Two options for powering accessory decoders
What does it mean to “power” a decoder?
Electronic devices, as you know, work with electricity flowing through wires. But these wires are not all the same. In most devices, including model railway decoders, there are two different functions: Some wires carry the energy for operation, others carry the information to be processed.
As an example, a PC connected to the Internet draws its energy from the power supply unit that is plugged into the 220 V socket. The connection data can be transmitted via Wi-Fi, but when it is transmitted by cable, the Ethernet cable is used, which, as we know, is different from the 220 volt cable for the power supply (and we don’t think anyone would think of switching them!).
How power and data are operated in DCC decoders
Decoders for model railways have to be installed not only for accessories but also in locomotives and trains. In this case there is only one communication channel with the command station, namely the track, and a very clever trick is used: DCC transmits both power and information over the same pair of wires! In this way, the train receives from the track both the energy to run and the information about what to do on the same channel: DCC decoders are called ” bus-powered”.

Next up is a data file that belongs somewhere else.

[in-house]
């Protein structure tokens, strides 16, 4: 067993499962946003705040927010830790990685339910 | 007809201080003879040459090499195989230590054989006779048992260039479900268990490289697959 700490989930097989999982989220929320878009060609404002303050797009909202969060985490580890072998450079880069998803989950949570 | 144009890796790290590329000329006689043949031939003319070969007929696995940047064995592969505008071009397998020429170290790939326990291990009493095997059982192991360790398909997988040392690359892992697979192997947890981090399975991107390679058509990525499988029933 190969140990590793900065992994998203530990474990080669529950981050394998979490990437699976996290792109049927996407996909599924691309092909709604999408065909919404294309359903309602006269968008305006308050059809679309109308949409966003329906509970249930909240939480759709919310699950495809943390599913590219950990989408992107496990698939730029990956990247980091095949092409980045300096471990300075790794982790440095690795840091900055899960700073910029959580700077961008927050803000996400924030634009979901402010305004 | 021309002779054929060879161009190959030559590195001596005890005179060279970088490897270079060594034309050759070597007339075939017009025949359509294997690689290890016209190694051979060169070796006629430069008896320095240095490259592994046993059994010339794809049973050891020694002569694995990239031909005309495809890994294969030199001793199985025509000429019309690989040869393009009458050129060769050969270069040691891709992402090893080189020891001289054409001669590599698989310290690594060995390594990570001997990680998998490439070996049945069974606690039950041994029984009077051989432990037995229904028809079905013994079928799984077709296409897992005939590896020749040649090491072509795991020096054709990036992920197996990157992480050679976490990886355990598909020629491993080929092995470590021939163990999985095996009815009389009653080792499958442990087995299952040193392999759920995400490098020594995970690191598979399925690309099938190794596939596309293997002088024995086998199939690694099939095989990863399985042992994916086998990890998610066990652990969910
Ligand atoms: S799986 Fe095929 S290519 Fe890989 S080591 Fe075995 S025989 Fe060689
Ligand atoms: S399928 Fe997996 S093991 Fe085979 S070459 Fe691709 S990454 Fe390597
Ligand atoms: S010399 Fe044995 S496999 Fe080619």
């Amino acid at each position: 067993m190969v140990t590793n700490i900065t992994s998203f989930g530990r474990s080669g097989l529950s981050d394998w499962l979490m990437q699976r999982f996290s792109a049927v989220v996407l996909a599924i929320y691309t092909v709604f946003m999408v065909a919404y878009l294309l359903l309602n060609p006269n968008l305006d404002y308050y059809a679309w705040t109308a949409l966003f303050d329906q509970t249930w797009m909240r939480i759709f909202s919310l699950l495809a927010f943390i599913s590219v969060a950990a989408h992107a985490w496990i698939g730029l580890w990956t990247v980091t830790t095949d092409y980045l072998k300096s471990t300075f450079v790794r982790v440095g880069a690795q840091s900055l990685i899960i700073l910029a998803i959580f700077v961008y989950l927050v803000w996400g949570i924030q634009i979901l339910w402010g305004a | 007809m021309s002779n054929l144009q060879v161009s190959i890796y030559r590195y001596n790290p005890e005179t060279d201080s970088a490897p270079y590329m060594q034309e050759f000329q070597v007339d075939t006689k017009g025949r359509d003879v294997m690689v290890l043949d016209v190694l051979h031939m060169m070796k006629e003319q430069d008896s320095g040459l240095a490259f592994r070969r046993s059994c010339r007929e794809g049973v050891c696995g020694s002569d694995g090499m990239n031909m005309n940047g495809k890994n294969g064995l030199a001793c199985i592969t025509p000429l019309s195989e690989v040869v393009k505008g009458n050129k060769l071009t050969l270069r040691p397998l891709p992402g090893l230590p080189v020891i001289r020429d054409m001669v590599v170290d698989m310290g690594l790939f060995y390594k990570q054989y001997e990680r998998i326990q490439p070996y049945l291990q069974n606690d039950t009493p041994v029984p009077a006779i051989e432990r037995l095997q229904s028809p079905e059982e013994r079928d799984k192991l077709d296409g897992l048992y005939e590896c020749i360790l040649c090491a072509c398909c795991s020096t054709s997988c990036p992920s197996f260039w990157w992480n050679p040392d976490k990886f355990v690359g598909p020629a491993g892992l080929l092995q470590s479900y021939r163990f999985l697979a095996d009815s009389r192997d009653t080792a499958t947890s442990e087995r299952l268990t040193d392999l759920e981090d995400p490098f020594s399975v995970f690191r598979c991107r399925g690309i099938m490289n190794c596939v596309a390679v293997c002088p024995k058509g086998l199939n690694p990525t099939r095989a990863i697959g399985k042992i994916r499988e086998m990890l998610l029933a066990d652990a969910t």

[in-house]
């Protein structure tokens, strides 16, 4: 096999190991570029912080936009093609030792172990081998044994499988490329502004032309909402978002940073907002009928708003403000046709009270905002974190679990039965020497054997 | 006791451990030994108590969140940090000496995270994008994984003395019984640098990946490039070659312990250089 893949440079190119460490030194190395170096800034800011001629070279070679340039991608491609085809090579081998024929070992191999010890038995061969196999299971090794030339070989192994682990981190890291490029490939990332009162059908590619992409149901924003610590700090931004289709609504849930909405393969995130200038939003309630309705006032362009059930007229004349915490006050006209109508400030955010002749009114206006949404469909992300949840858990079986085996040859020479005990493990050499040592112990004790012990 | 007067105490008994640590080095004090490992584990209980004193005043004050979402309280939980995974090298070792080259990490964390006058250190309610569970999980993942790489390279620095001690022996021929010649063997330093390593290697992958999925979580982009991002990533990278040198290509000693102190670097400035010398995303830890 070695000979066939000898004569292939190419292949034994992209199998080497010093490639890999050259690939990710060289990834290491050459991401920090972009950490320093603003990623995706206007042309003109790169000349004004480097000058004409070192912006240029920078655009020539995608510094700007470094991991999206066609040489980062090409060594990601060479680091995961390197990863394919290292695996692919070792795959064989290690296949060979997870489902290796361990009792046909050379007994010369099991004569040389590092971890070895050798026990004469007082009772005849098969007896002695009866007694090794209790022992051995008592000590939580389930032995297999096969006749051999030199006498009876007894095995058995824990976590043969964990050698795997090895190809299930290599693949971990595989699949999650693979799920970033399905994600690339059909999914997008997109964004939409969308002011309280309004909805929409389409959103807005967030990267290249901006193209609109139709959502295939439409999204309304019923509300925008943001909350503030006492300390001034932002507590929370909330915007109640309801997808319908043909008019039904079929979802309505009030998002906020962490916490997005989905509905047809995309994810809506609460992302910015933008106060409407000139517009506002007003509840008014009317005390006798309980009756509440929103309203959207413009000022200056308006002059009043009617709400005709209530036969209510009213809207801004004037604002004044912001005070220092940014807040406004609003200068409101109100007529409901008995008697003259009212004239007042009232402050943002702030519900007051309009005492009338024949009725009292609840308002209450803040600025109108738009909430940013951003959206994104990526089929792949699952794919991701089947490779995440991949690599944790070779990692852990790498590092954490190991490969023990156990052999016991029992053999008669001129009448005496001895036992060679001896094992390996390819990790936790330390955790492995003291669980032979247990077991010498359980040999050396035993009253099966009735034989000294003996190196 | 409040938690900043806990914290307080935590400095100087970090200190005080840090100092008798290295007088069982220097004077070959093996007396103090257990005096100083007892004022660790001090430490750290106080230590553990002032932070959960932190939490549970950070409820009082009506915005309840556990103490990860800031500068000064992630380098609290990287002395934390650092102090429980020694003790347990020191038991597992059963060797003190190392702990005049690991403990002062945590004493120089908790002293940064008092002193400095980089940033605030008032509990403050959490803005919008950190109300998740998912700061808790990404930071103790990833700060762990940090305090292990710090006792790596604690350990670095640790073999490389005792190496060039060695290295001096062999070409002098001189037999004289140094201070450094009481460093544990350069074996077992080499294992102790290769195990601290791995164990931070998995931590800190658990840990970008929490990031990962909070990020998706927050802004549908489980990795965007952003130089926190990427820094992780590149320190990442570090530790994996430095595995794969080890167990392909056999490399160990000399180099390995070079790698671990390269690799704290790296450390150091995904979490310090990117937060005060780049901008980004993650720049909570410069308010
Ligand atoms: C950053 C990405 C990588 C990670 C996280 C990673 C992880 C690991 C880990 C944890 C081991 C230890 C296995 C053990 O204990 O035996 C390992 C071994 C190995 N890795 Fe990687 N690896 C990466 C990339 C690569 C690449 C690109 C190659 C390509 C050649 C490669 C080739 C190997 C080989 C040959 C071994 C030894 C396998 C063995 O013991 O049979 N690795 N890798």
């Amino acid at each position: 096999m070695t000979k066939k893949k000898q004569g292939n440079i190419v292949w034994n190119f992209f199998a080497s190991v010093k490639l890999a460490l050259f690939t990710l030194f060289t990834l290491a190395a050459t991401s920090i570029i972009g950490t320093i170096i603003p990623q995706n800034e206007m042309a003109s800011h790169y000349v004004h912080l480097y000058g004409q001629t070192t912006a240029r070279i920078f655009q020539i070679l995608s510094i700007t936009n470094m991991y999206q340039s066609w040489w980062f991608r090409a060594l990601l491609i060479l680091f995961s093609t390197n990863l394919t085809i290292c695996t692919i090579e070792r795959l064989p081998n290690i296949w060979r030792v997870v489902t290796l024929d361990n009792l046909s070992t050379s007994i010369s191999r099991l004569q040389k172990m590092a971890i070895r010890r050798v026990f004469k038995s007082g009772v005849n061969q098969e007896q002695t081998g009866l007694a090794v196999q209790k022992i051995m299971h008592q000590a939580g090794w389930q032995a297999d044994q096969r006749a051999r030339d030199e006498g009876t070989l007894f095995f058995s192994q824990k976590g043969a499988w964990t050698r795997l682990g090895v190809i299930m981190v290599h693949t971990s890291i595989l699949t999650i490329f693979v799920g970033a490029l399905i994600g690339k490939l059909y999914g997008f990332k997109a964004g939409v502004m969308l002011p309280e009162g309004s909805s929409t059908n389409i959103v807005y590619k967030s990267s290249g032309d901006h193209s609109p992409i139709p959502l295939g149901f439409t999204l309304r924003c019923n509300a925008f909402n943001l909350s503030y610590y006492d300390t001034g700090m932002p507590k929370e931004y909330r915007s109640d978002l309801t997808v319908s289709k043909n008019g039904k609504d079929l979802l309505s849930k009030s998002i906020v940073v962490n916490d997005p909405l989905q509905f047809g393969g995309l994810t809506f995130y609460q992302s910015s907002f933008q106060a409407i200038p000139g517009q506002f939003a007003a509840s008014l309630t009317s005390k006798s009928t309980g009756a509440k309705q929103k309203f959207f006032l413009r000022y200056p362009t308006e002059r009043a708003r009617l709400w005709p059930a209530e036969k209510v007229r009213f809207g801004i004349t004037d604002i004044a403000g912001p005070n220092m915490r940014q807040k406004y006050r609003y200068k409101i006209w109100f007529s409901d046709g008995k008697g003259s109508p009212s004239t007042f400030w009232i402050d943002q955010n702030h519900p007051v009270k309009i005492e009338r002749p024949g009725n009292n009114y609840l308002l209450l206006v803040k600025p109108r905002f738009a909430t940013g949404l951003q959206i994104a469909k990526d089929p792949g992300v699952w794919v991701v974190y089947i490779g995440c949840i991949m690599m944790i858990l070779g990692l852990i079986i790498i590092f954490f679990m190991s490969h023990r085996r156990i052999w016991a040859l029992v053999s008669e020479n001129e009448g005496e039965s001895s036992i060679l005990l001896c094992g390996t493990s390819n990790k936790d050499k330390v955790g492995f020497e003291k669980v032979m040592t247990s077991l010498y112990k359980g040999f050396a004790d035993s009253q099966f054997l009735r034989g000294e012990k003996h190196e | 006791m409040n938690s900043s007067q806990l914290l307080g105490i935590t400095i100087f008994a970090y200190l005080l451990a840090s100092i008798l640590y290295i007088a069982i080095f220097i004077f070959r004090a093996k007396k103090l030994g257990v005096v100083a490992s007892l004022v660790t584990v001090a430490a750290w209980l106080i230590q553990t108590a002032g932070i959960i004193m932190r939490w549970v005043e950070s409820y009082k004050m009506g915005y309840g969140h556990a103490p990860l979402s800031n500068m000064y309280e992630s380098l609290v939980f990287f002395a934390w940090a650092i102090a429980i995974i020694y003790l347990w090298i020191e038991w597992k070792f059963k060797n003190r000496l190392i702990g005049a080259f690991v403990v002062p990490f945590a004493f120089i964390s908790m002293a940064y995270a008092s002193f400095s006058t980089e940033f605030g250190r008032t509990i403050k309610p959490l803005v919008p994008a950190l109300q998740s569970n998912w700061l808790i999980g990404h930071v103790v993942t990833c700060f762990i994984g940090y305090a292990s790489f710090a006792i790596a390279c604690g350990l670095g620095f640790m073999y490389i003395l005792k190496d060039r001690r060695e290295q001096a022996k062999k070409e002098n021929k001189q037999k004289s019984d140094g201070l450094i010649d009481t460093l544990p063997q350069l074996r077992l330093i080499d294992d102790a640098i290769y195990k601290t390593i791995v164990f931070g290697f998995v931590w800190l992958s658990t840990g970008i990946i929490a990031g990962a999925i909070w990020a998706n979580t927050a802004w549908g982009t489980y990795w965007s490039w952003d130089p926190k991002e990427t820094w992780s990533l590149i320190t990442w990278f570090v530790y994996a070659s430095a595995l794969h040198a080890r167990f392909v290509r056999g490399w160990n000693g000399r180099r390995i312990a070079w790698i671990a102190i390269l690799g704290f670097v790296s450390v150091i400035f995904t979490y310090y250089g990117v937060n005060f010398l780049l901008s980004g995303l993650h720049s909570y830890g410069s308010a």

This solution is unavoidable, but it also has some disadvantages, so it is not always the best choice for switching and signalling decoders.
The power supply for accessory decoders
The NMRA defines “accessories” as all equipment that is essentially not trains and is on the layout, i.e. points, signals, lights, level crossings, etc.
Accessory decoders do not have the same problem as trains in that the signal has to run over the tracks: You can choose whether they are powered only by DCC or by a separate line, and as always, each situation has disadvantages and advantages.
Decoder power supplying with DCC
Power supply via DCC is the simplest situation in terms of connections: you connect the DCC wires (coming from the command station or the tracks) to the decoder. This configuration uses DCC as a locomotive, i.e. both power and instructions come from these wires.
In Helvest decoders, this solution is implemented with the DCC100 module. The DCC wires are connected to the HP100 and no further action is required.
External power supplying
An external (or separate) power supply to the accessory decoder means that the DCC decoder is only used for commands, while the power supply comes from an low-grade source.
The disadvantage is that the electrical system becomes a bit more complicated because you have to run two more wires coming from another transformer or power supply. However, the advantage is considerable: you avoid power being fed unnecessarily from the digital command station allowing it to use more power to run the trains.
With Helvest decoders, this is possible with the DCC100-E module (instead of the standard DCC100). This way you connect the DCC signal to the DCC100-E and the chosen power supply to the HP100.
Which external power source should I choose? It depends on what accessories you want to control. Basically, the HP100 accepts DC or AC power, between 7 and 20V. However, to ensure that the point motors move correctly, we recommend using 14-16V, which should be the ideal value for most accessories.